By R. L. Curry, Jr.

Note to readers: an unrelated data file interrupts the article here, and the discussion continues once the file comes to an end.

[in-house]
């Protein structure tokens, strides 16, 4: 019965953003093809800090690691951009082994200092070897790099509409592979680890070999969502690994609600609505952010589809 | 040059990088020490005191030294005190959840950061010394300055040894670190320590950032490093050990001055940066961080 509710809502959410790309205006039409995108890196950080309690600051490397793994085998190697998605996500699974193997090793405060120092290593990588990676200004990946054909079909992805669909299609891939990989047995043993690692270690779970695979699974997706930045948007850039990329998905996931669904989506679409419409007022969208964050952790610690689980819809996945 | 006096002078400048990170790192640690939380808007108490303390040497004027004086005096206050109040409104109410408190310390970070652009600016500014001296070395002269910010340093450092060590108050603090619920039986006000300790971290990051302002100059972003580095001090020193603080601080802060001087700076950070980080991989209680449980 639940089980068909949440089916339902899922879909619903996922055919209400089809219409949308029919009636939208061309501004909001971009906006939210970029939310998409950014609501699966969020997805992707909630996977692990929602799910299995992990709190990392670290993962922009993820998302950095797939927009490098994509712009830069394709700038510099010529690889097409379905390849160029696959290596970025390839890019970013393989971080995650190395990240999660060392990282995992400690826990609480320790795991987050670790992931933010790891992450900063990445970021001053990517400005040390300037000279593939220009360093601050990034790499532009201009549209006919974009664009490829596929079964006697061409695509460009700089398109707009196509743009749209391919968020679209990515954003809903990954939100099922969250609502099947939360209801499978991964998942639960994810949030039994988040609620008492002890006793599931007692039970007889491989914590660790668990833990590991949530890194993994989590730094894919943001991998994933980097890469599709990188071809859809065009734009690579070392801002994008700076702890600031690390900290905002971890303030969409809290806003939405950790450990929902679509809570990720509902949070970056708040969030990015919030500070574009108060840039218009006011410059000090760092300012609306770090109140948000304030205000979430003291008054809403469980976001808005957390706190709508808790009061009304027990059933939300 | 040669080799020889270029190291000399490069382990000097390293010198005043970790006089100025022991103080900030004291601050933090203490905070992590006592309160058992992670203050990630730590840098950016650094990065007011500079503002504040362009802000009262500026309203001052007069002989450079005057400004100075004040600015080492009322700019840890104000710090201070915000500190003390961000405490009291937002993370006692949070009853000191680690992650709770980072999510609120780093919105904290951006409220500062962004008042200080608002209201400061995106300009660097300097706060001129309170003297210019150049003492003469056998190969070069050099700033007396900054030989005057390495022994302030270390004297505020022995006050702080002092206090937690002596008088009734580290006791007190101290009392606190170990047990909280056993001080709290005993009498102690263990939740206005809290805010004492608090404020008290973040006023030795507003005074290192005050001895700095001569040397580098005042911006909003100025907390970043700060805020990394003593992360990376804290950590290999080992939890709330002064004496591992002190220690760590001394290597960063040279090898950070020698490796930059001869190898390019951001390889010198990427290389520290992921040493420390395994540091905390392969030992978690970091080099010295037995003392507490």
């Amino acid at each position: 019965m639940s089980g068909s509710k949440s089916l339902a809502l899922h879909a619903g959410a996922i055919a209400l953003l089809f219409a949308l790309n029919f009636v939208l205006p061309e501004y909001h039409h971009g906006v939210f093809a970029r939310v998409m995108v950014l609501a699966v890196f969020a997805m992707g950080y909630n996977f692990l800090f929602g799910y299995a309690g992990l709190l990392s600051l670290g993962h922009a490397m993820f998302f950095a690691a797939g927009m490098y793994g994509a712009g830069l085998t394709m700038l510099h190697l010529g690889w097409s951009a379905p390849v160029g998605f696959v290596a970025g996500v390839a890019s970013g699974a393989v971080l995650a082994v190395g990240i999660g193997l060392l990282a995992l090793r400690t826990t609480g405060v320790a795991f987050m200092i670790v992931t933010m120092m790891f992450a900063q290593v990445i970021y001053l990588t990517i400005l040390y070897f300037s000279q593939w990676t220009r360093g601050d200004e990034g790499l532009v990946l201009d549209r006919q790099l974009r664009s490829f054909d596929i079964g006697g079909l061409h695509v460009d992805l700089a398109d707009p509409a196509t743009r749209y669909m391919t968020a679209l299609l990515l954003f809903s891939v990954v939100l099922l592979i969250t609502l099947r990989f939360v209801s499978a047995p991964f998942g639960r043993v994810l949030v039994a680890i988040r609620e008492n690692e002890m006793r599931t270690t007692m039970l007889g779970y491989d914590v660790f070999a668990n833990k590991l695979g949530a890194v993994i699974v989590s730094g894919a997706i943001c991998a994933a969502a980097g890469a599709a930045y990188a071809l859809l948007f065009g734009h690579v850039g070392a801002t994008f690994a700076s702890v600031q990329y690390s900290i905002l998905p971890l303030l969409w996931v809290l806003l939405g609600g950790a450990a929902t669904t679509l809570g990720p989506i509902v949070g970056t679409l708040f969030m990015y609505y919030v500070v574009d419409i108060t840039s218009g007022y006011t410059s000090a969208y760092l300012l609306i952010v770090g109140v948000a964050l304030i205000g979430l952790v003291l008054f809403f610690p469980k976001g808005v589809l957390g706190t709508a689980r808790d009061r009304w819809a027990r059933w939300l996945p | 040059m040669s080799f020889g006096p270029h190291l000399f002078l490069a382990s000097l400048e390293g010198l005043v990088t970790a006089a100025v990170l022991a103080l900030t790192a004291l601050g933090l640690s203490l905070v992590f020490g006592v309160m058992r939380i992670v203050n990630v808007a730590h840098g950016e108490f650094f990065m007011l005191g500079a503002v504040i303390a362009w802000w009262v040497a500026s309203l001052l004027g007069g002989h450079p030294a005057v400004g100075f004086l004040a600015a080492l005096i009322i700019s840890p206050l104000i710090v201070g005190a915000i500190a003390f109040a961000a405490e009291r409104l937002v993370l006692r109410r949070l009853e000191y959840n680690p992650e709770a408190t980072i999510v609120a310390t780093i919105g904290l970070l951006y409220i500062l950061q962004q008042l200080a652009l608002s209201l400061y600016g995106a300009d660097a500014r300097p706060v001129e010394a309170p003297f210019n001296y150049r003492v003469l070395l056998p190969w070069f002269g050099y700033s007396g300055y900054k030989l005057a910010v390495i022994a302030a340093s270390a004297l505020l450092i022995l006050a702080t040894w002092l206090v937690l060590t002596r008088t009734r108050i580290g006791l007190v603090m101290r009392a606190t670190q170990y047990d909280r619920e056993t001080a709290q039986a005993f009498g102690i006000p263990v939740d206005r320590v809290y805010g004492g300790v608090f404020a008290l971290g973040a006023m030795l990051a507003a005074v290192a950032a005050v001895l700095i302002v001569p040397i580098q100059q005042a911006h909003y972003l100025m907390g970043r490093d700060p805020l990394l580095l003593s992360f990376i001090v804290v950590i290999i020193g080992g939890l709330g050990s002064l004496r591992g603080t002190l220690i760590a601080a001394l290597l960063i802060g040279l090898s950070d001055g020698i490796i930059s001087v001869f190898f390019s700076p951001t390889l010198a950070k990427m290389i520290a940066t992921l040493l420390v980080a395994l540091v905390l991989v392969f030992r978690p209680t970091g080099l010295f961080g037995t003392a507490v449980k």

Most transition economies are countries that are in the process of reforming their institutional structures that rely extensively upon centralized government planning agencies and state-owned enterprises to allocate scarce national resources and distribute the resulting output. These countries are in the midst of shifting responsibilities for allocating and distributing resources to institutions that feature decentralized markets, private business enterprises and a supportive legal system that protects private property rights, enforces contracts and protects consumers. In Southeast Asia, Burma (Myanmar), Cambodia, Laos and Vietnam are in the process of this type of transition because market oriented economic structures are deemed to be more efficient. However, institutional change within them is extremely difficult because of economic, political and administrative constraints. East Timor, on the other hand, is in the process of transition from being part of Indonesia to a sovereign, newly independent nation-state that features market-based economic institutions and faces constraints identical to those that constrain economic development in the four other countries.